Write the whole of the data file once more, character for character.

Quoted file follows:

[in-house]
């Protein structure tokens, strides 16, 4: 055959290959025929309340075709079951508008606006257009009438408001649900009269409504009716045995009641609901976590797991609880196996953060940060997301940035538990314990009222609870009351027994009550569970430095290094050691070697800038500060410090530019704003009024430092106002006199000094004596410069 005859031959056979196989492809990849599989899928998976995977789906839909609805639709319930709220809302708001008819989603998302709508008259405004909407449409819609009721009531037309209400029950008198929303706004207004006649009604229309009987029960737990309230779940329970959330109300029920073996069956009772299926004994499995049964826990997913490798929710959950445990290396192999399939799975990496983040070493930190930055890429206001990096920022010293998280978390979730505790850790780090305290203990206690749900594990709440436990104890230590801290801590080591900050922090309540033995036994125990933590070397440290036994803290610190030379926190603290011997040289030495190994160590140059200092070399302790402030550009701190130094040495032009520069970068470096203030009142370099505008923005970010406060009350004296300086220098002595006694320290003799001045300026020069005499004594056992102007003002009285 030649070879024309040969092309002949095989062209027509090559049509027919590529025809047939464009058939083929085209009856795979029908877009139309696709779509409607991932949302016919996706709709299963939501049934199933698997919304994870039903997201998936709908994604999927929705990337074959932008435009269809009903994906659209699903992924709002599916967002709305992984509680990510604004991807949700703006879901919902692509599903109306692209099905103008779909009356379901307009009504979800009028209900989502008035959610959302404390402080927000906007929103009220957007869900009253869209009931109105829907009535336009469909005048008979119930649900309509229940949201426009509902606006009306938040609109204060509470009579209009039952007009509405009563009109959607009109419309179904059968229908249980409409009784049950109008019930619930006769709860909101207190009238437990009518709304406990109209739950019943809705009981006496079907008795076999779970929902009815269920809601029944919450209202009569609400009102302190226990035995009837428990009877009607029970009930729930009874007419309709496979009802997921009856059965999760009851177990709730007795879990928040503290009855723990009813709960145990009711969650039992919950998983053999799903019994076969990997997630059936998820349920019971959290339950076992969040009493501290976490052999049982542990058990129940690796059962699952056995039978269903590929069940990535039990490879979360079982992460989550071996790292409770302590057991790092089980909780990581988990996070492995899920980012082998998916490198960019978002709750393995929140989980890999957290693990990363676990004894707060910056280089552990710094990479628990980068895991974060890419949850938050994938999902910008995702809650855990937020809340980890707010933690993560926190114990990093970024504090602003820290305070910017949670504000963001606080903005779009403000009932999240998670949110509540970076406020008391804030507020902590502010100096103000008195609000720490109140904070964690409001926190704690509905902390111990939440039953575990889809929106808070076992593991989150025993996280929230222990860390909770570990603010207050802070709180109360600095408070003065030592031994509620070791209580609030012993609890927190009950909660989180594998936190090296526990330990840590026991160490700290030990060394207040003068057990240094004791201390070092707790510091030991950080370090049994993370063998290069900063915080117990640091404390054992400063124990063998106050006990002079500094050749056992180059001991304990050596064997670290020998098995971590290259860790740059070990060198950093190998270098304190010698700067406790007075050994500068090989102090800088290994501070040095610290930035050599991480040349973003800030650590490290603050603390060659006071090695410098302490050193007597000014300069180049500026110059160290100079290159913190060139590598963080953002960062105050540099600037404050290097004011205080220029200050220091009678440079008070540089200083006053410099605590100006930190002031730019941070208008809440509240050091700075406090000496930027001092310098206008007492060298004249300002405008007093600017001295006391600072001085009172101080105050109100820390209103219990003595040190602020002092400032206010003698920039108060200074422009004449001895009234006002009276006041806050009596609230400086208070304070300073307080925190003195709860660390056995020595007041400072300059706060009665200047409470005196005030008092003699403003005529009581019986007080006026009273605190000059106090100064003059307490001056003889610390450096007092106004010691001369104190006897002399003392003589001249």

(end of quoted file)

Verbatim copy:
[in-house]
């Protein structure tokens, strides 16, 4: 055959290959025929309340075709079951508008606006257009009438408001649900009269409504009716045995009641609901976590797991609880196996953060940060997301940035538990314990009222609870009351027994009550569970430095290094050691070697800038500060410090530019704003009024430092106002006199000094004596410069 005859031959056979196989492809990849599989899928998976995977789906839909609805639709319930709220809302708001008819989603998302709508008259405004909407449409819609009721009531037309209400029950008198929303706004207004006649009604229309009987029960737990309230779940329970959330109300029920073996069956009772299926004994499995049964826990997913490798929710959950445990290396192999399939799975990496983040070493930190930055890429206001990096920022010293998280978390979730505790850790780090305290203990206690749900594990709440436990104890230590801290801590080591900050922090309540033995036994125990933590070397440290036994803290610190030379926190603290011997040289030495190994160590140059200092070399302790402030550009701190130094040495032009520069970068470096203030009142370099505008923005970010406060009350004296300086220098002595006694320290003799001045300026020069005499004594056992102007003002009285 030649070879024309040969092309002949095989062209027509090559049509027919590529025809047939464009058939083929085209009856795979029908877009139309696709779509409607991932949302016919996706709709299963939501049934199933698997919304994870039903997201998936709908994604999927929705990337074959932008435009269809009903994906659209699903992924709002599916967002709305992984509680990510604004991807949700703006879901919902692509599903109306692209099905103008779909009356379901307009009504979800009028209900989502008035959610959302404390402080927000906007929103009220957007869900009253869209009931109105829907009535336009469909005048008979119930649900309509229940949201426009509902606006009306938040609109204060509470009579209009039952007009509405009563009109959607009109419309179904059968229908249980409409009784049950109008019930619930006769709860909101207190009238437990009518709304406990109209739950019943809705009981006496079907008795076999779970929902009815269920809601029944919450209202009569609400009102302190226990035995009837428990009877009607029970009930729930009874007419309709496979009802997921009856059965999760009851177990709730007795879990928040503290009855723990009813709960145990009711969650039992919950998983053999799903019994076969990997997630059936998820349920019971959290339950076992969040009493501290976490052999049982542990058990129940690796059962699952056995039978269903590929069940990535039990490879979360079982992460989550071996790292409770302590057991790092089980909780990581988990996070492995899920980012082998998916490198960019978002709750393995929140989980890999957290693990990363676990004894707060910056280089552990710094990479628990980068895991974060890419949850938050994938999902910008995702809650855990937020809340980890707010933690993560926190114990990093970024504090602003820290305070910017949670504000963001606080903005779009403000009932999240998670949110509540970076406020008391804030507020902590502010100096103000008195609000720490109140904070964690409001926190704690509905902390111990939440039953575990889809929106808070076992593991989150025993996280929230222990860390909770570990603010207050802070709180109360600095408070003065030592031994509620070791209580609030012993609890927190009950909660989180594998936190090296526990330990840590026991160490700290030990060394207040003068057990240094004791201390070092707790510091030991950080370090049994993370063998290069900063915080117990640091404390054992400063124990063998106050006990002079500094050749056992180059001991304990050596064997670290020998098995971590290259860790740059070990060198950093190998270098304190010698700067406790007075050994500068090989102090800088290994501070040095610290930035050599991480040349973003800030650590490290603050603390060659006071090695410098302490050193007597000014300069180049500026110059160290100079290159913190060139590598963080953002960062105050540099600037404050290097004011205080220029200050220091009678440079008070540089200083006053410099605590100006930190002031730019941070208008809440509240050091700075406090000496930027001092310098206008007492060298004249300002405008007093600017001295006391600072001085009172101080105050109100820390209103219990003595040190602020002092400032206010003698920039108060200074422009004449001895009234006002009276006041806050009596609230400086208070304070300073307080925190003195709860660390056995020595007041400072300059706060009665200047409470005196005030008092003699403003005529009581019986007080006026009273605190000059106090100064003059307490001056003889610390450096007092106004010691001369104190006897002399003392003589001249």